Going back to my previous answer and Day of the Triffids, it was the believable approach Wyndham managed to capture which really had an impact on me. When I started writing Autumn, I wanted to try and emulate that and to write the impossible – a zombie novel which felt believable. As a result, I made the focus of the books the living, rather than the dead, and I did away with some of the weirder aspects of many zombie stories. First and foremost, there’s no flesh eating. I’ve never been able to understand why a dead creature would need to feed? Following on from that, to avoid a lot of cliches (such as survivors being bitten and hiding their wound until ‘turning’ and eating their fellow survivors at the worst possible moment), in Autumn you’re either immune or dead. There’s no infection being passed around and by the end of the first page of the first book, more than six billion people are dead. Finally, and I think most importantly, I was always frustrated by the zombies in other books and films, because they were flat and two dimensional. That seemed to make them less of a threat because the zombies on day one are just the same as the zombies on day one hundred and one. In the Autumn books, their condition steadily changes. Initially they’re dumb, lumbering hunks of meat, but over time they regain a degree of self-control and memory. But that doesn’t mean I end up with zombies talking or driving cars and the like, because at the same time as their brains regaining strength, their physical bodies are deteriorating. That means their ability to communicate and respond to the living is severely restricted, and ultimately all they can do is fight.
3) Do you have any special traditions in October to celebrate the Halloween time of year?
Halloween’s never been as big a deal here in the UK as in the US. We have hardly any trick or treating, for example. So apart from carving out the occasional pumpkin, I don’t have any traditions as such. But what I have noticed over the last couple of years, is that people’s appetites for horror increases as we head towards the end of October. So my Halloweens now usually involve a lot of travel to horror-themed events up and down the UK. After spending so much time sat in front of my computer all year, it’s great to get out and about and actually speak to people instead of just emailing them!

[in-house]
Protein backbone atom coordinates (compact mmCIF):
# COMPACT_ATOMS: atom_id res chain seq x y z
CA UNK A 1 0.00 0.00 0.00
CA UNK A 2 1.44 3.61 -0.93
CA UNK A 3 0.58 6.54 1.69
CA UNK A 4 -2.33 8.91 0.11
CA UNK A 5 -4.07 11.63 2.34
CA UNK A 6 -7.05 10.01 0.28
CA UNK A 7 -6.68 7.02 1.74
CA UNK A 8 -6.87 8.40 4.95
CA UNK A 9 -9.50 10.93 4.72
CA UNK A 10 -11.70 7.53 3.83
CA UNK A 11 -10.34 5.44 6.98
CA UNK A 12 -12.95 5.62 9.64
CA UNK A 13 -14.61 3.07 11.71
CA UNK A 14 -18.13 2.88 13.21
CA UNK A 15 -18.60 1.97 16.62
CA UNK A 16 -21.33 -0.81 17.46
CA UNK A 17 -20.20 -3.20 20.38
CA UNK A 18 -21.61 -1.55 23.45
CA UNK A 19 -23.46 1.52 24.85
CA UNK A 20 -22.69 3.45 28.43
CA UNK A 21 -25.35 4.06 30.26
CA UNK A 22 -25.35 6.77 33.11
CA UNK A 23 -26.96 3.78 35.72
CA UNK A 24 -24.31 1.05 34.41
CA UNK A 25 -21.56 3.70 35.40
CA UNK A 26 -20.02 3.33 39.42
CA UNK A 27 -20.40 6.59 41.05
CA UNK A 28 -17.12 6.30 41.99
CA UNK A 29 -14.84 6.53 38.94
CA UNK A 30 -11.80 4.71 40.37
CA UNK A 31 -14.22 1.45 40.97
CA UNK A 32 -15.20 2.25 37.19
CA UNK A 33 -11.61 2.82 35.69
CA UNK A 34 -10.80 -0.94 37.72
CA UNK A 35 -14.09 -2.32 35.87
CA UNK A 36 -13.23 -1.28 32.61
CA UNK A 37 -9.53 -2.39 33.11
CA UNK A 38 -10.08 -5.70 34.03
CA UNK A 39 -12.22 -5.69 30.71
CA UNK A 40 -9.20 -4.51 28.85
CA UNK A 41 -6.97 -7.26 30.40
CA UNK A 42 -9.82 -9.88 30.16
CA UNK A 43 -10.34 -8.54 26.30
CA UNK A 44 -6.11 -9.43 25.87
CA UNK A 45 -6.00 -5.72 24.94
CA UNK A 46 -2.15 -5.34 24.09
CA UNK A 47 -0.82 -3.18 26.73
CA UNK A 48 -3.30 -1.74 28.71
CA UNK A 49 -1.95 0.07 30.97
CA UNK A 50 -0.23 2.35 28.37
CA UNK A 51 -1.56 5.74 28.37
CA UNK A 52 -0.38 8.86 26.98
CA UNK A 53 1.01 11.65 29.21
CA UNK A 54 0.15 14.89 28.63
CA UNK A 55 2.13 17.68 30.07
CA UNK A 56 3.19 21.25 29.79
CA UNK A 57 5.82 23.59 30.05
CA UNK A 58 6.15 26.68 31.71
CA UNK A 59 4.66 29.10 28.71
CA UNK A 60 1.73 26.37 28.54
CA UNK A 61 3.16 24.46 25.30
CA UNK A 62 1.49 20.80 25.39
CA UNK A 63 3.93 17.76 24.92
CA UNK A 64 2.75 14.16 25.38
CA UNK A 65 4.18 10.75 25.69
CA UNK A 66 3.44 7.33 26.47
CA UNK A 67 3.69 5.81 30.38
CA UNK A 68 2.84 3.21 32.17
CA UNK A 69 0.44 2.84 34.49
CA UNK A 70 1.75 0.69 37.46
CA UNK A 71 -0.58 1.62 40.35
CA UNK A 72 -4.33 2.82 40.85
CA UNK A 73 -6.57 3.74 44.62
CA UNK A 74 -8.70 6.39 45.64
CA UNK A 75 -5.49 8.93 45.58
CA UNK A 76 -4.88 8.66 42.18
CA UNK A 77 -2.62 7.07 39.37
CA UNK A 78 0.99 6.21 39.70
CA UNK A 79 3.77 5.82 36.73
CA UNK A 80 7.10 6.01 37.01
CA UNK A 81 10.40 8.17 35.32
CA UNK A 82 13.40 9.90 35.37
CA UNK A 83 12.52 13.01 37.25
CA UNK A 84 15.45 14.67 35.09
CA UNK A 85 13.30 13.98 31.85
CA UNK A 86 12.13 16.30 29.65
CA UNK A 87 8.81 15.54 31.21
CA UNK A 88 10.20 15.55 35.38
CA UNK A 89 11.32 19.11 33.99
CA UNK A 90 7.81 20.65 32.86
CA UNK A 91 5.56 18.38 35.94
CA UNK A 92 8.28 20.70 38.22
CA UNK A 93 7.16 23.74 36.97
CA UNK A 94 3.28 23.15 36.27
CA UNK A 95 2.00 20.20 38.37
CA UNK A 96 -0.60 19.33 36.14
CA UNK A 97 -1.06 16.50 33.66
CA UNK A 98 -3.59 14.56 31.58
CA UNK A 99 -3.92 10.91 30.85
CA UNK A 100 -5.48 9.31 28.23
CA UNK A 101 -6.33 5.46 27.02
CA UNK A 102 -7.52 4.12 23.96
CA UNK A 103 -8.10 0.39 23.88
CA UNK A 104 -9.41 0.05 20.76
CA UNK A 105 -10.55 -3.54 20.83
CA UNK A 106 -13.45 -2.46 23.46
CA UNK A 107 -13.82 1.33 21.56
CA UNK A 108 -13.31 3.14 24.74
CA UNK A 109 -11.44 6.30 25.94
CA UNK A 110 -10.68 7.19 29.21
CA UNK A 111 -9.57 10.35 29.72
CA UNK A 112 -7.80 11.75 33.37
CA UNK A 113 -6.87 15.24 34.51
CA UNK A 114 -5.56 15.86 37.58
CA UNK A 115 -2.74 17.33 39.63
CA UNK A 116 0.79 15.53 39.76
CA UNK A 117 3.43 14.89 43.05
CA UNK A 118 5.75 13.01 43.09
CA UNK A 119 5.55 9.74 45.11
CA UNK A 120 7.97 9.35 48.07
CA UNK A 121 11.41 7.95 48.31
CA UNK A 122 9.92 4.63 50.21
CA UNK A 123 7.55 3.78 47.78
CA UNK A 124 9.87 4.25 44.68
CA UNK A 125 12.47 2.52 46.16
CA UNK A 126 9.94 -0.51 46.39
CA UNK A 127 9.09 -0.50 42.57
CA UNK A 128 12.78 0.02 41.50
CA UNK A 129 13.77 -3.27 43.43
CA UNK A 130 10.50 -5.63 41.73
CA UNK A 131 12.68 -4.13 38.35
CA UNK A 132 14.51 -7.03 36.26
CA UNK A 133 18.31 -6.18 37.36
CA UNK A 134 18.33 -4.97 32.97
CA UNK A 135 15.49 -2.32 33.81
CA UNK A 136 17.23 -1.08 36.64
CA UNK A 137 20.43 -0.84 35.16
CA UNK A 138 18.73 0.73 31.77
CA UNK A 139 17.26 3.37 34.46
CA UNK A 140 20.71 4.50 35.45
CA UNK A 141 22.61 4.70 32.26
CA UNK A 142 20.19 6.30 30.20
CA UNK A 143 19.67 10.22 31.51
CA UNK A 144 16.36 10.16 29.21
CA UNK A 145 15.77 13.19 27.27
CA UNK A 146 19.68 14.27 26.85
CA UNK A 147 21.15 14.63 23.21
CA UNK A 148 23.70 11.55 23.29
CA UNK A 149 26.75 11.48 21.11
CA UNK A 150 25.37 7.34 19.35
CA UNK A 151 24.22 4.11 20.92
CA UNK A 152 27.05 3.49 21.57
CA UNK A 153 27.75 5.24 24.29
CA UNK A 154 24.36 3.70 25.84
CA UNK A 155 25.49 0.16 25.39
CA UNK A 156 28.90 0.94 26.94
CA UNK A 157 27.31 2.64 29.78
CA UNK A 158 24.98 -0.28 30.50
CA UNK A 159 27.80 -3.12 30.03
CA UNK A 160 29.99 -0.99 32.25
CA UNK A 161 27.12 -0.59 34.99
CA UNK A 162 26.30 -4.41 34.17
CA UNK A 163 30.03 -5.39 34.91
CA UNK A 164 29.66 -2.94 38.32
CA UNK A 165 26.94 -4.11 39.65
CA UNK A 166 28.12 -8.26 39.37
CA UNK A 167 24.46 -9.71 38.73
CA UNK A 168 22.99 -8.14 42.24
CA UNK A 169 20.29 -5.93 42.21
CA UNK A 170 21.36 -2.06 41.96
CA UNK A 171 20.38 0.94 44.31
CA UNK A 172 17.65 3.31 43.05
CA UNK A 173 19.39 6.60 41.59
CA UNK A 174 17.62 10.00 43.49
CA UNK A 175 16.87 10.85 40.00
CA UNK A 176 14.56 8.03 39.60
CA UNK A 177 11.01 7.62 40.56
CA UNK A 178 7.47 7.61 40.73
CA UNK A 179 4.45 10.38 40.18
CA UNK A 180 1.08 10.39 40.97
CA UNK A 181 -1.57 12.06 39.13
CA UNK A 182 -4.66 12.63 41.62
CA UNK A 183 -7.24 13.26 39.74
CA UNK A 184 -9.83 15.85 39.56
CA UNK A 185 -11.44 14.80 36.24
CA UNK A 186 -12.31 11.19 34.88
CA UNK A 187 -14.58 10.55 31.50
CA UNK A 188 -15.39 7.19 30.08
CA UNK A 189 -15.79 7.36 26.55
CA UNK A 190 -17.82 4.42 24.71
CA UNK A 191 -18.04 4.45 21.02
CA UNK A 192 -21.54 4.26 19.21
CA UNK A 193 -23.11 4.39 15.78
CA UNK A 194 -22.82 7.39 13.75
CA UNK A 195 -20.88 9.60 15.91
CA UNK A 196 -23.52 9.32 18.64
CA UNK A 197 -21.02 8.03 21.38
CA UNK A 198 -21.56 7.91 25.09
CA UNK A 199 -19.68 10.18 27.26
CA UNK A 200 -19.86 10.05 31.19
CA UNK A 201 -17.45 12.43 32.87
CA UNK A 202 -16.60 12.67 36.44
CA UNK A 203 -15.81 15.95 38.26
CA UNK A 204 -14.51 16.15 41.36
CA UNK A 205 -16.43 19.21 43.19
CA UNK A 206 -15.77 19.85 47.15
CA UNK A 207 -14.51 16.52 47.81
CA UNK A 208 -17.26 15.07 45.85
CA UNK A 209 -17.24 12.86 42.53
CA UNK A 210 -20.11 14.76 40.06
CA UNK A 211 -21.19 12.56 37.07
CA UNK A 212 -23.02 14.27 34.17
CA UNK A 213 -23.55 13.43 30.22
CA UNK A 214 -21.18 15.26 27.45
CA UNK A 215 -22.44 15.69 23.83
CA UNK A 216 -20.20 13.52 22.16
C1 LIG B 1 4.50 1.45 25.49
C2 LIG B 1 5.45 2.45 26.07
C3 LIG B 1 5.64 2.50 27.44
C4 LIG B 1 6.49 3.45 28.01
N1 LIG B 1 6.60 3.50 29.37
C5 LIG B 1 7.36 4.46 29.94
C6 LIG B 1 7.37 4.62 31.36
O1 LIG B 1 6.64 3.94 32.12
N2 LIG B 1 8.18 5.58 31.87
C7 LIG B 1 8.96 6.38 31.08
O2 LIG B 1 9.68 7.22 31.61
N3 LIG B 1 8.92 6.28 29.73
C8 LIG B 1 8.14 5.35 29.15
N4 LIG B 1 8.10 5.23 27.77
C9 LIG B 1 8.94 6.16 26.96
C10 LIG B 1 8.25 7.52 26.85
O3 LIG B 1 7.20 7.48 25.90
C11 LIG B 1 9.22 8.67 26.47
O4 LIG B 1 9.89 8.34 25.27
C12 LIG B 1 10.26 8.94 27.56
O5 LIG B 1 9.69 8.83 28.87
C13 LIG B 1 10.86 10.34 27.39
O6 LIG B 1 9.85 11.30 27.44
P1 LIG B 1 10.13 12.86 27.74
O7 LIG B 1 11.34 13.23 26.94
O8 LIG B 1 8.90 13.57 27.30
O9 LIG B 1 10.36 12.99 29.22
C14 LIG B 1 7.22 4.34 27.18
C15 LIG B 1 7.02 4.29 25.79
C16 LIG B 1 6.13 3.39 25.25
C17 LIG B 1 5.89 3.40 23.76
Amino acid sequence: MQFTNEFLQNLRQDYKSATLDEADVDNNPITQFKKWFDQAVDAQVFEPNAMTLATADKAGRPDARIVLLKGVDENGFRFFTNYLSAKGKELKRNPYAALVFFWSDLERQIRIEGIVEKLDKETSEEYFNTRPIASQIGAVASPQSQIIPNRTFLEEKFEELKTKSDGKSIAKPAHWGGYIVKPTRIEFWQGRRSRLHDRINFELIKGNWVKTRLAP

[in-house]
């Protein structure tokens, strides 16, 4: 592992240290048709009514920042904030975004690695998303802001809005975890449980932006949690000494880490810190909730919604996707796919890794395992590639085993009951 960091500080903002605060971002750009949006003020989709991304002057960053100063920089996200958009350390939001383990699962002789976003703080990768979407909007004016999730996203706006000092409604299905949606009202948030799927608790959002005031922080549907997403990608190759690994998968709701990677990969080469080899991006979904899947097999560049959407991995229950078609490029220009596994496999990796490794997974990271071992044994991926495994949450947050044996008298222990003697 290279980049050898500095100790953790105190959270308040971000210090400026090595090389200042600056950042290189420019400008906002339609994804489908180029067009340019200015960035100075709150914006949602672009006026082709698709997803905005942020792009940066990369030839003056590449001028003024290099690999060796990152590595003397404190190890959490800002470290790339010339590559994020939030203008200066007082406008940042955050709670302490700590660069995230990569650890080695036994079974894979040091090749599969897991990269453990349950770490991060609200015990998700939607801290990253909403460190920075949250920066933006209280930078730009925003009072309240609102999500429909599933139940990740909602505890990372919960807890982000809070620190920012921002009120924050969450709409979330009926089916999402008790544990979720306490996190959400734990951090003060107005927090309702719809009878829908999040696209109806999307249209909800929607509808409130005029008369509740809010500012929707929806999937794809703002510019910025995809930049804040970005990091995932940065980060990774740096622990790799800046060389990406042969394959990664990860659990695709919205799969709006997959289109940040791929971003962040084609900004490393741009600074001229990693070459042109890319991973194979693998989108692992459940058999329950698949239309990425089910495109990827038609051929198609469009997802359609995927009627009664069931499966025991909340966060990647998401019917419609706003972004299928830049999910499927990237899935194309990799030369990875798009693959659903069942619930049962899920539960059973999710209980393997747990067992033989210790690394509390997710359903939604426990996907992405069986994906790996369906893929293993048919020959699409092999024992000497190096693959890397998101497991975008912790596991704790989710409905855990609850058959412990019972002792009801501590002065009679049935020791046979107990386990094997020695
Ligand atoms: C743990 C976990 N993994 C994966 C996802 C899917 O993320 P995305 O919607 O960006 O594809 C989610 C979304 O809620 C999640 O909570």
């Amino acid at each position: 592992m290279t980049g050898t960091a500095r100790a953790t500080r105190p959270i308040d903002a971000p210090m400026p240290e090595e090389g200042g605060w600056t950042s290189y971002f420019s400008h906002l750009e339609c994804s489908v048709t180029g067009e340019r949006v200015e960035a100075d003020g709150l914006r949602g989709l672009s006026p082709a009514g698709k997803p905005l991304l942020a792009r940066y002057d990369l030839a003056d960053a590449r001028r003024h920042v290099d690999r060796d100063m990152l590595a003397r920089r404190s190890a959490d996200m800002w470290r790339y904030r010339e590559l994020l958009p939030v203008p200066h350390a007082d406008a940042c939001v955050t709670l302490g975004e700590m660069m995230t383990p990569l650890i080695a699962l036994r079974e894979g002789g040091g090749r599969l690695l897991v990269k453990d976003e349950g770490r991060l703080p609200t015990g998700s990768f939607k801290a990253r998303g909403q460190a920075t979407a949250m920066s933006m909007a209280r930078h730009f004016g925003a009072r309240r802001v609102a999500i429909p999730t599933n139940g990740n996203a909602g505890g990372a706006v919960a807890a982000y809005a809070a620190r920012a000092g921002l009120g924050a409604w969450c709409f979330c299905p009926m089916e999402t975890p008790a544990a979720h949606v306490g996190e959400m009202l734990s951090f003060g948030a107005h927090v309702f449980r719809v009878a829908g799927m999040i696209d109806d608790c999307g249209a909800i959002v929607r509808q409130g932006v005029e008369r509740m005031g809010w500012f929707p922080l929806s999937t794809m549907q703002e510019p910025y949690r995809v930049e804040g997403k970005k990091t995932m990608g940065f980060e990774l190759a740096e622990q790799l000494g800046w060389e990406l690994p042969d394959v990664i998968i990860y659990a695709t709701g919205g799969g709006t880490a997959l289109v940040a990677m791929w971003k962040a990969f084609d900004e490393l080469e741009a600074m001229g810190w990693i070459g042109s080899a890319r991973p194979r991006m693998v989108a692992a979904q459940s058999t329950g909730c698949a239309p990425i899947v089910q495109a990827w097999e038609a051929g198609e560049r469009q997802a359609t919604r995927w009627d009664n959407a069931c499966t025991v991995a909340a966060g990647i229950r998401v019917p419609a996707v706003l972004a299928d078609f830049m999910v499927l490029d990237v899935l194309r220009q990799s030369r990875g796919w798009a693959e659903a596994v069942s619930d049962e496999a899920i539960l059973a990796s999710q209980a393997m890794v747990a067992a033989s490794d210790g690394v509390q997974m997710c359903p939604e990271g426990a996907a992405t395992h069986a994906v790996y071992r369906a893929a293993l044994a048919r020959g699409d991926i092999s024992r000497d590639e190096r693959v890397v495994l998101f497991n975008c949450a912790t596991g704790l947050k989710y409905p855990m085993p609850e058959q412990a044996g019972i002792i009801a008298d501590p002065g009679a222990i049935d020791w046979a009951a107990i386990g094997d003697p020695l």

4) If you were stuck on a deserted island and could only bring one book with you, what would it be?
If I had to take a book someone had written, I think it would be a compendium of John Wyndham books (no surprise there). Either that or something similar from HG Wells or Nigel Kneale (the creator of Quatermass). But my preference would be to take a blank writing pad and a pen, because I’ve still got a host of unwritten novels rattling around in my head and I need to write them!
5) What’s next up for you?
I’ve just finished (all bar the edits) the final Autumn book – Autumn: Aftermath. And now that the Hater series is finished too, I’m really looking forward to working on something else after 5 years of zombies/Haters. I have a couple of new novels in development, and two older books which I’d like to polish and rewrite and publish. I’m also branching out into filmmaking. I have a zombie short going into production early next year, and if that works out we’re hoping to expand it into a full feature.